- Paul Kuharsky, ESPN Tennessee Titans reporter
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Posted by ESPN.com's Paul Kuharsky
NASHVILLE, Tenn. -- Can you mention them together? Is it reasonable to ask?
Take the idea into the Minnesota locker room at your own risk.
"He's an explosive back, quick, fast, showed some good vision on plays. He's definitely a threat because he can also be used in the passing game. Whenever you have a back with that versatility, he's tough to stop. He flashed some good plays and he flashed some talent. But he's not going to be [Peterson]."
The thing is, he doesn't need to be.
After the Titans' dismantling of the Vikings at LP Field, Peterson certainly still ranks as more dangerous. But in context, Johnson can do as much or more because he's surrounded by a better team, a 4-0 team.
Peterson accounted for 30 percent of his team's yards, averaged 4.6 yards a touch and scored two touchdowns in a loss.
Johnson accounted for 27 percent of his team's yards, averaged 3.8 yards a touch and scored two touchdowns in a win.
Only four games into Johnson's career, the Titans are tempering their praise of him, and they should. Seventy-five yards from scrimmage is hardly cause for a parade.
But the speed, explosion and play-making abilities he brings the Titans amount to an X factor Jeff Fisher's teams have never had before. So those qualities make Tennessee dangerous in a way it has never been before.
"He's got as many skills as anybody I've played with, including Tiki [Barber]," Kerry Collins said. "He just gives you that burst, gives you that speed that just comes along every so often. He's a football player. He's got all the physical skills, no doubt about it. But the guy's also got a knack for knowing what to do with the ball."
On both of his touchdown runs, Johnson got around the corner and pulled up, able to coast inside the pylon knowing well in advance he'd gotten the blocks and won the race.
He's not going to be as singular a force as Peterson. The Titans are still determined to pound out some yards from LenDale White, who also will get a good share of goal-line carries -- he scored his fifth touchdown Sunday.
But it sure feels as if Johnson brings the same sort of voltage to games that Peterson does, and the one issue that might have held him back from being able to be an every-down back seems to have melted away.
"He's probably come along father than I thought he would on pass protections," offensive coordinator Mike Heimerdinger said. "For us to put him in on third downs, that doesn't usually happen with a rookie. As far as running, I've never worried about that very much ... If he does what he did on his two touchdown runs, that gives us something else where we don't have to pound him up the middle all the time."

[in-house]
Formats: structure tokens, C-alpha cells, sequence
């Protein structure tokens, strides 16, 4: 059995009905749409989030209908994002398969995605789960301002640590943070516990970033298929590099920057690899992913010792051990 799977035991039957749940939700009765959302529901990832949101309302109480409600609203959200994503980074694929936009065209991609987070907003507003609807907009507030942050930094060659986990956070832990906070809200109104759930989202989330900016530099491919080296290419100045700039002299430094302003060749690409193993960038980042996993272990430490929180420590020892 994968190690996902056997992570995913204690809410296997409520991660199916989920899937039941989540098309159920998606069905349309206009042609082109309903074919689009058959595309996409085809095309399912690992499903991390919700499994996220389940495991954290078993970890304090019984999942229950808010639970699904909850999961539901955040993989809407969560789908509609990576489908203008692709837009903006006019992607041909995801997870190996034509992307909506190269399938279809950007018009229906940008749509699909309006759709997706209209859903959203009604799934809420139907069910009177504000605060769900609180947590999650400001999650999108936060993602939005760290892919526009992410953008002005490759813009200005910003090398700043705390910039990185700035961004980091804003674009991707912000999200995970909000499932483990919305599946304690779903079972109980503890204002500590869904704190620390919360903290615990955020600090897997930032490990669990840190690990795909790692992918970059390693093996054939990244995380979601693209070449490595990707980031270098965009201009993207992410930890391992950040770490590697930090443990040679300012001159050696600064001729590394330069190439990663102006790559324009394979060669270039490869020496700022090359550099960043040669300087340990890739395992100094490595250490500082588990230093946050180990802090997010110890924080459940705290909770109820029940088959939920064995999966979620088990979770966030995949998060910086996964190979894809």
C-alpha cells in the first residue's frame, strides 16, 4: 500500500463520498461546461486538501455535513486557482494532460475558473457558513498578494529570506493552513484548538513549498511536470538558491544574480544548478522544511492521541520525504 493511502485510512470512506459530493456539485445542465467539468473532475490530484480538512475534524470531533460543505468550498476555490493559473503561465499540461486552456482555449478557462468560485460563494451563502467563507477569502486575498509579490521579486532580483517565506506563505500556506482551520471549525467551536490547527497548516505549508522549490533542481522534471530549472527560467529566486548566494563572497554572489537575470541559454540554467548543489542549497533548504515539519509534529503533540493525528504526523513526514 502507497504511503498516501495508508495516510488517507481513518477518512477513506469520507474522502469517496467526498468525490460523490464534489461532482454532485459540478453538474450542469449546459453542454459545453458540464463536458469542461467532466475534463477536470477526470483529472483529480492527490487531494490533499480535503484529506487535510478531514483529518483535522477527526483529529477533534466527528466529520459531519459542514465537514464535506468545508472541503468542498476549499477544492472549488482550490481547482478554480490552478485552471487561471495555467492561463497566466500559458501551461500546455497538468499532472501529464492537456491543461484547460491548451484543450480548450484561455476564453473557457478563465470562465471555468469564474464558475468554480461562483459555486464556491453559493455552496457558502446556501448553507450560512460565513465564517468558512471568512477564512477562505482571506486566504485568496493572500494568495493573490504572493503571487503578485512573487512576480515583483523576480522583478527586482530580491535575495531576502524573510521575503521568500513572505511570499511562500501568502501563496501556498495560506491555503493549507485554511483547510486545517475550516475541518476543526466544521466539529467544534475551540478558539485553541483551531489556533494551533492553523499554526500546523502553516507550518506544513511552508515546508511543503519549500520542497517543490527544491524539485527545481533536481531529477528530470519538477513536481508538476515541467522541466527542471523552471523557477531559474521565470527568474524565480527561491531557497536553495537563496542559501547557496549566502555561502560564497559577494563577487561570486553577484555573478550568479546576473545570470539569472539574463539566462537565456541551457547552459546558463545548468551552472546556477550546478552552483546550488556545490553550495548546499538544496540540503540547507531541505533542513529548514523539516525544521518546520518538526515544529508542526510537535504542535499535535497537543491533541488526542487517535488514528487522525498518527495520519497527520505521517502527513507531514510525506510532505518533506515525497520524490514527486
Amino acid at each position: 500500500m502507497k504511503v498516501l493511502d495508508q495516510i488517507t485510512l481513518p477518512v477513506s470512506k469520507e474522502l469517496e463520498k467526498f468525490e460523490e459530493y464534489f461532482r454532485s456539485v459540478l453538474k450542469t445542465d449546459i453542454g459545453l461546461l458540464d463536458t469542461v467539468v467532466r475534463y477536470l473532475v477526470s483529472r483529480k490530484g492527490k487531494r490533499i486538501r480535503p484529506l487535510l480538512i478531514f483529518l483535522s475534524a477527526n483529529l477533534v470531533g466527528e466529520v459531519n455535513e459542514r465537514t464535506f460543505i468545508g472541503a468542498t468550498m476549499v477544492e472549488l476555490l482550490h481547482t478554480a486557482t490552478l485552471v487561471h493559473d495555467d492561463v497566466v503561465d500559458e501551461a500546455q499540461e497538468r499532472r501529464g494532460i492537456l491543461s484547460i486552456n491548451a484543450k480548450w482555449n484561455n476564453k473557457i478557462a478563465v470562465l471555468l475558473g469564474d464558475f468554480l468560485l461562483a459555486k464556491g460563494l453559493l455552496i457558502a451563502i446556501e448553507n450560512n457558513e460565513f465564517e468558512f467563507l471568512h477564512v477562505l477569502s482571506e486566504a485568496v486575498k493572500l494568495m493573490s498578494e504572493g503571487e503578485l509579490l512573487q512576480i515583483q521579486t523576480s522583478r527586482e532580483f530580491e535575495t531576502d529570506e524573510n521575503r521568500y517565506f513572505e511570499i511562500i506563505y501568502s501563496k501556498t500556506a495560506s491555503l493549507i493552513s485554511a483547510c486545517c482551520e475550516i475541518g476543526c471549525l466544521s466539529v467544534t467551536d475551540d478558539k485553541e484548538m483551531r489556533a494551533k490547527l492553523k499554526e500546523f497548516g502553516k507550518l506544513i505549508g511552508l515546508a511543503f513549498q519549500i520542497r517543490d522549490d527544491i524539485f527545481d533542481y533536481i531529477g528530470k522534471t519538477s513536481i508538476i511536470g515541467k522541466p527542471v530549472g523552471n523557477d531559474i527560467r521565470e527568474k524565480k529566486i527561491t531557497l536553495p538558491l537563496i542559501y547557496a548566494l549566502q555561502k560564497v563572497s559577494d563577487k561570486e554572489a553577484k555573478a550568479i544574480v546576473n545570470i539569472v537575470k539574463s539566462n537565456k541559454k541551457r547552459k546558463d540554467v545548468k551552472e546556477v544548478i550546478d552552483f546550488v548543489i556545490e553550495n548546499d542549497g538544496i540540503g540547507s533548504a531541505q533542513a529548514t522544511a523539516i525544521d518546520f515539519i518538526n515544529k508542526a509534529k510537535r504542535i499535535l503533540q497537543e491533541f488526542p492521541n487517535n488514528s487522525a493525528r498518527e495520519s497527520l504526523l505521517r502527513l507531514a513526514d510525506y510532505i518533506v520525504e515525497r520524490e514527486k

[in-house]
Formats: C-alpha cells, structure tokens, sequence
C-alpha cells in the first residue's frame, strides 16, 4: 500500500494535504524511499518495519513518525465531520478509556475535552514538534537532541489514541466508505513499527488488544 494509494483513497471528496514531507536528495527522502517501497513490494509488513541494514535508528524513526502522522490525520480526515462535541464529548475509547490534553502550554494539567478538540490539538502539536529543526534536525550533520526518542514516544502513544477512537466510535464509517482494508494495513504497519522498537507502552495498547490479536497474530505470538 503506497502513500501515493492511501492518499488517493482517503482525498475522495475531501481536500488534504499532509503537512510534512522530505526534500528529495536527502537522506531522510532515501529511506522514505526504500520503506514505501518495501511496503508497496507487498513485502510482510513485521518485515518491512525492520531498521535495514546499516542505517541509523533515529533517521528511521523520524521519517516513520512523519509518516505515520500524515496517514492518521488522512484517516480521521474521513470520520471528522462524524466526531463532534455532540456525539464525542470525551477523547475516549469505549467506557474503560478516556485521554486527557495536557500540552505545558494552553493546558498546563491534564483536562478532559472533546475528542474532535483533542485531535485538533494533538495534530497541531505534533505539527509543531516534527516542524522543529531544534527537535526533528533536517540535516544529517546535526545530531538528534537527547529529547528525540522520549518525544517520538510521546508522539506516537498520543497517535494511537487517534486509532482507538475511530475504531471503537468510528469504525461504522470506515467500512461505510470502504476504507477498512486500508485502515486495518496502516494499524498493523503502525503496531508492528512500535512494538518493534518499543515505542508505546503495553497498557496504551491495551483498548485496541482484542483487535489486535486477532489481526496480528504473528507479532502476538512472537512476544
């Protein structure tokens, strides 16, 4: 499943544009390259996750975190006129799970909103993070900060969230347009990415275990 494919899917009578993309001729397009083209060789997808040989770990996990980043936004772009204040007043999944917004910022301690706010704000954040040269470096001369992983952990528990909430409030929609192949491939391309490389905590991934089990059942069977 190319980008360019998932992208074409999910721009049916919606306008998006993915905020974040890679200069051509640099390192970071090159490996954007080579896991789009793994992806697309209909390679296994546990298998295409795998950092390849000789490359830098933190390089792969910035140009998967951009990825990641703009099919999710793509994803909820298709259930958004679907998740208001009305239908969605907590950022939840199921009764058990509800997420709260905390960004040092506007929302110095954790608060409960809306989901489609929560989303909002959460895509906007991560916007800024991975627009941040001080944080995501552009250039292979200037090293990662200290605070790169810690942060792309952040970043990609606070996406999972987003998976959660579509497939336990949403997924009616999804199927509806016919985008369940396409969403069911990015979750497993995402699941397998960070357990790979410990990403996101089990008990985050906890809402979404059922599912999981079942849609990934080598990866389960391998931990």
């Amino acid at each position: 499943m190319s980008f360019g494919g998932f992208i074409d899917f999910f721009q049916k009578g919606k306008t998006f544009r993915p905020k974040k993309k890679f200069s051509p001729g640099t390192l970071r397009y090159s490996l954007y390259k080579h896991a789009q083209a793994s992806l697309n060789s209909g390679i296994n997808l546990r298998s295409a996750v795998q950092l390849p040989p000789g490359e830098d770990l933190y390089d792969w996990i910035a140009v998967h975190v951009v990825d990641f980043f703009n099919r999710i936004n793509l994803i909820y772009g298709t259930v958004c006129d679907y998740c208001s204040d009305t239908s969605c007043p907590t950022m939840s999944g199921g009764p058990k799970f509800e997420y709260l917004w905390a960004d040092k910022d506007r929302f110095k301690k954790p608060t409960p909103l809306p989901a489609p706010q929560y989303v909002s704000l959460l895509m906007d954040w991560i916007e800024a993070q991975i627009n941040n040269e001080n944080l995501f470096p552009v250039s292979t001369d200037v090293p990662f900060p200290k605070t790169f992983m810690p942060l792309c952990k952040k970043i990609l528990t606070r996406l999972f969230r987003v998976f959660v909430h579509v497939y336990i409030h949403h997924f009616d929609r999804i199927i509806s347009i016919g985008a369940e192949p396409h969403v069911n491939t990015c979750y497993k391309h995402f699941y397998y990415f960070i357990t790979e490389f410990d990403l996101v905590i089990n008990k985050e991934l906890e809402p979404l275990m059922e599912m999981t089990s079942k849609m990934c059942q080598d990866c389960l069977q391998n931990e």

Before I move on, here's the rest of a best-of collection of key people discussing Johnson and Peterson after the game:
* "We know we have one of the best backs in the league," fullback Ahmard Hall said. "Even though he's a rookie, he's playing like a vet. He's preparing every week and he's out there proving himself to this league."
* "They are both special players," Titans GM Mike Reinfeldt said. "Adrian's done it. He had a huge year last year. He's a bigger man. But they both have the ability to take it to the end zone every time, they just add a certain level of electricity to the air when they touch the ball."
* "He's got a 4.24 40, so if you give him the corner, it's going to be tough to contain him," Peterson said. "He did a good job, he ran the ball hard. I talked to him after the game and I encouraged him to just keep doing what he's doing, keep running the ball. And call me if you need any pointers."
Other things I saw, thought, heard or found out as this game unfolded:
Titans get more bang for buck: Unfortunately I cannot dig up the salary numbers right now, but I will revisit this tomorrow. Connect dollar values to the production of Bernard Berrian (who dropped two passes, one probably a TD) and Bobby Wade against the output of Justin Gage and Justin McCareins and the Titans are getting way more for their investment.
That may be an indictment of the Vikings' free-agent spending more than anything.
"They're good enough, they are definitely good enough," said Sharper when asked for a review of Tennessee receivers. "McCareins is a guy who runs his routes hard, makes plays when he has to. At the receiver position all you're going to need is when your chances to catch the football come, you catch it and make plays here and now.
"That's enough to help you to victory if you have a guy that's pulling the trigger who can get you the football. You don't necessarily need a standout receiver. Not everybody is going to be a Moss or a T.O. But you can win with guys who make plays that are consistent. They are 4-0."